The incentive is in the form of a seven year marketing exclusivity to drug originators, so that they are able to recover their R&D costs and also make a healthy profit during this period of exclusive protection. Contrast this with regular data exclusivity regimes, which grant drug originators a period of exclusivity lasting only 5 years from the date of their approval. Further, such exclusivity is limited to preventing the use of and reliance upon “data” submitted by the drug originator to regulatory authorities, such that no follow-on drug manufacturer’s drug can be approved using this very same data during the time of protection.
However, follow-on manufacturers are free to conduct their own clinical trials and procure drug marketing approval 10 See Cynthia Ho, From Conception to Commercial Success, in ACCESS TO MEDICINE IN THE GLOBAL ECONOMY: INTERNATIONAL AGREEMENTS ON PATENTS AND RELATED RIGHTS 6,13(2011) (“Although it would be optimal for all drugs to be completely safe, in most cases safety is assessed relative to risks and benefits. ”) 11 21 USC §360ee(b) (2) (1994). 7 during this time period. 12 On the other hand, the ODA which offers complete and absolute “market” exclusivity, independent of the clinical trial data that is submitted.
In other words, the protection is against all follow-on drug manufacturers, who cannot enter the market, even if they repeat the clinical trials and are able to submit independently generated data. 13 Complete market exclusivity, as opposed to mere data exclusivity, would mean that no follow-on manufacturer can make or sell a version containing the same active ingredient or claiming the same “indication” or “use”, even if they are able to generate their own data for the same. However, the issue of “sameness” has been a highly contentious one under the ODA.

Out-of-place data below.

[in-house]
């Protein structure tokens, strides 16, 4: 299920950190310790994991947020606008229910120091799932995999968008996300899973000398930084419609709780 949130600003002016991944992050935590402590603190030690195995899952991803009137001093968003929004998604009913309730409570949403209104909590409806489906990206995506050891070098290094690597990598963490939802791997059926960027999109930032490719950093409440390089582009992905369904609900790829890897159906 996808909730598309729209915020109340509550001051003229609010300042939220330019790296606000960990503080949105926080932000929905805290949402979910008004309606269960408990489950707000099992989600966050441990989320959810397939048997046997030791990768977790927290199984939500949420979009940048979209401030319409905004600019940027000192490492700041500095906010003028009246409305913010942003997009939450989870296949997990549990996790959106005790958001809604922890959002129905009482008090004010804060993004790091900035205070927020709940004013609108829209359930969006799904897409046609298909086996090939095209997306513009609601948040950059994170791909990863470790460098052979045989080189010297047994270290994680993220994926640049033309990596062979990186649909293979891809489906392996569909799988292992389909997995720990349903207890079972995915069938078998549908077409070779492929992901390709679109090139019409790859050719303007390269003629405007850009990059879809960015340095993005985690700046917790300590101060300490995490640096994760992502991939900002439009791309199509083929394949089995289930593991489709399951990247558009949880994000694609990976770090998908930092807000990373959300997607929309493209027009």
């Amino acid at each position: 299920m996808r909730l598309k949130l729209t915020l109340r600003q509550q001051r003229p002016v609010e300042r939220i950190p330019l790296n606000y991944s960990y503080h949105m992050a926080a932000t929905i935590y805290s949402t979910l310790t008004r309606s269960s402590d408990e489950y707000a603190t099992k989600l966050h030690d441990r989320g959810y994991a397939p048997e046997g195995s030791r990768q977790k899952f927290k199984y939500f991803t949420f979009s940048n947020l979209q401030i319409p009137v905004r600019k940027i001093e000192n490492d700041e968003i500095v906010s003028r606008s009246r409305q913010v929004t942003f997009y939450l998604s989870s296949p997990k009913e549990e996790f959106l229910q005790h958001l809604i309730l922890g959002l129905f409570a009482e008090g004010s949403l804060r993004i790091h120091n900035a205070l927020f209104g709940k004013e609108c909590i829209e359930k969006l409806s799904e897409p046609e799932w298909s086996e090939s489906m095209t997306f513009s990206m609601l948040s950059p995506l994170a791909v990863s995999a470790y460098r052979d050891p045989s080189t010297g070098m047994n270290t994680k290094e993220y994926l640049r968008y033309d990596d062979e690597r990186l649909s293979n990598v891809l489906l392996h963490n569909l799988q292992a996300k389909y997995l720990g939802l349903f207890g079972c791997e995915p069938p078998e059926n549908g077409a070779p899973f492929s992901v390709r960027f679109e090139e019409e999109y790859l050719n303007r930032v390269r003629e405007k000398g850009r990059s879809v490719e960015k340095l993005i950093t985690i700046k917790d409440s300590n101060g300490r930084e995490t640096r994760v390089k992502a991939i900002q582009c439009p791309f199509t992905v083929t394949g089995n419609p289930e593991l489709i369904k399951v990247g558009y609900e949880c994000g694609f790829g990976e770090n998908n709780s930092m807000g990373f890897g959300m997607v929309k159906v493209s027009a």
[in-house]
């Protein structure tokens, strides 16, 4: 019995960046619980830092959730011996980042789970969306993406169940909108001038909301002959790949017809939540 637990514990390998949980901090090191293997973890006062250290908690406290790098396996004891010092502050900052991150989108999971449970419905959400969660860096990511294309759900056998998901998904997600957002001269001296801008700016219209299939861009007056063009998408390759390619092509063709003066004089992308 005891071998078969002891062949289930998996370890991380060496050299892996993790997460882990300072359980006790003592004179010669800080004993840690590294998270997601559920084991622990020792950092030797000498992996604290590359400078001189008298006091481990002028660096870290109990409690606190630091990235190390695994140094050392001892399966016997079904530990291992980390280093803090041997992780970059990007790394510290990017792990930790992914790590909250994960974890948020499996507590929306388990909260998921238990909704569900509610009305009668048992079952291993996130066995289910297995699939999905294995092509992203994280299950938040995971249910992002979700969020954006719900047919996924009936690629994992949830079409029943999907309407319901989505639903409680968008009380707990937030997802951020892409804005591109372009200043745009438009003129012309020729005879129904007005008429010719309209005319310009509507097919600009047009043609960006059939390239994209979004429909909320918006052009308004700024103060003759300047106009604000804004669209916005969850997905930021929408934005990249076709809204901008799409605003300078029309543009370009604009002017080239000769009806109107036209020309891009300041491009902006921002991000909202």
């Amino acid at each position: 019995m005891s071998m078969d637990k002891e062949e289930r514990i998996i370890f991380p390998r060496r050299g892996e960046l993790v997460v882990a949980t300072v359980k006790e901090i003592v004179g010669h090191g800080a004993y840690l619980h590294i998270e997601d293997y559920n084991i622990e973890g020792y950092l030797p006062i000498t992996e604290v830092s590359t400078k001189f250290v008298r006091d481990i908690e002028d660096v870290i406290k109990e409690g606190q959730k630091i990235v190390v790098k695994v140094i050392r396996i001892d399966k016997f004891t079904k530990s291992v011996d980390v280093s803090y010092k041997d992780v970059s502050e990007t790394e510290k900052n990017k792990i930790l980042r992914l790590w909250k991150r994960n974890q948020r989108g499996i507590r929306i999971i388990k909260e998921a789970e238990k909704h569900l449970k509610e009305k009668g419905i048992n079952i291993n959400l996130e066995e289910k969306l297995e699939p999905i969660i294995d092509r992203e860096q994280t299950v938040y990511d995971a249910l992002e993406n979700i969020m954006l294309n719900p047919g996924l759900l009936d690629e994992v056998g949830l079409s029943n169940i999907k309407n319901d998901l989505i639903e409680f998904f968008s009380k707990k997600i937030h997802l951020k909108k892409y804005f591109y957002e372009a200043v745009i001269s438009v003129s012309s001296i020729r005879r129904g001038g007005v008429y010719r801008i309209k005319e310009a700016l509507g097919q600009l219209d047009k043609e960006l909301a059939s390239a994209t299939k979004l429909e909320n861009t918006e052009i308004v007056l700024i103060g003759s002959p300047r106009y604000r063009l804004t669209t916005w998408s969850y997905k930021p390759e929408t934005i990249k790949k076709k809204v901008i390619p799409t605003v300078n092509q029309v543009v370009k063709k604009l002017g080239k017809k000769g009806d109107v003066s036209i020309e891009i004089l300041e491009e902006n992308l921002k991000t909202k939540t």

The FDA regulations on this count suggest that “clinical superiority” would render a structurally similar drug molecule “different” from the original drug entitled to orphan drug exclusivity. 14 The regulations define a “clinically superior” drug as one that “is shown to provide a significant therapeutic advantage over and above that provided by an approved orphan drug . . . .” Therapeutic advantage, or clinical superiority15, can be shown in one of three ways: (1) greater effectiveness; (2) greater safety; or, (3) demonstration that the 12.
Robert A. Bohrer and John T. Prince, A Tale of Two Proteins: The FDA’s Uncertain Interpretation of the Orphan Drug Act, 12 Harv. J. L. & Tech. 365, 370 (1999). 13 Unlike other types of exclusivities for new drugs, the law provides complete market exclusivity for orphan drugs for a seven-year period, thereby preventing a competitor from entering the market, even if it were able to generate its own data. See Orphan Drug Act, 1983. 14 “With regard to macromolecular drugs, clinical superiority by itself will render a subsequent drug different.
” See Orphan Drug Regulations, 57 Fed. Reg. 62,076, 62,081 (1992) at 62,078. This “clinical differences” standard was based on the principle that the market exclusivity should not create a barrier to needed patient therapies. See Joseph A Levitt & John V Kelsey, The Orphan Drug Regulations and Related Issues 48 Food & Drug L. J. at 528-29. 15 The terms therapeutic advantage and clinical superiority are interchangeable. Therapeutic advantage is demonstrated when clinical testing of a drug demonstrates it to be superior in an important dimension. See 21 C. F.
R. §. 316. 3 (b) (3) (iii) (1999). 8 drug makes a major contribution to patient care in “unusual cases. “16 It bears noting that the ODA norms above mentioned are not strictly “regulatory” in nature. Rather, they act as incentives for innovation in a manner similar to patents. Therefore these norms seem appropriate for providing guidance in a patentability context, such as in interpreting efficacy under section 3(d). However, a key limitation must be noted in this regard:
In order to evaluate “sameness” under the ODA, one is always likely to have two drugs i.e. the drug which is protected for 7 years under the ODA and the new drug which is allegedly similar to the old “known” drug under protection. In a section 3(d) context however, the old substance against which the therapeutic advantage comparison is made, may not be a drug (as is the case with imatinib or imatinib mesylate in a form other than beta crystalline).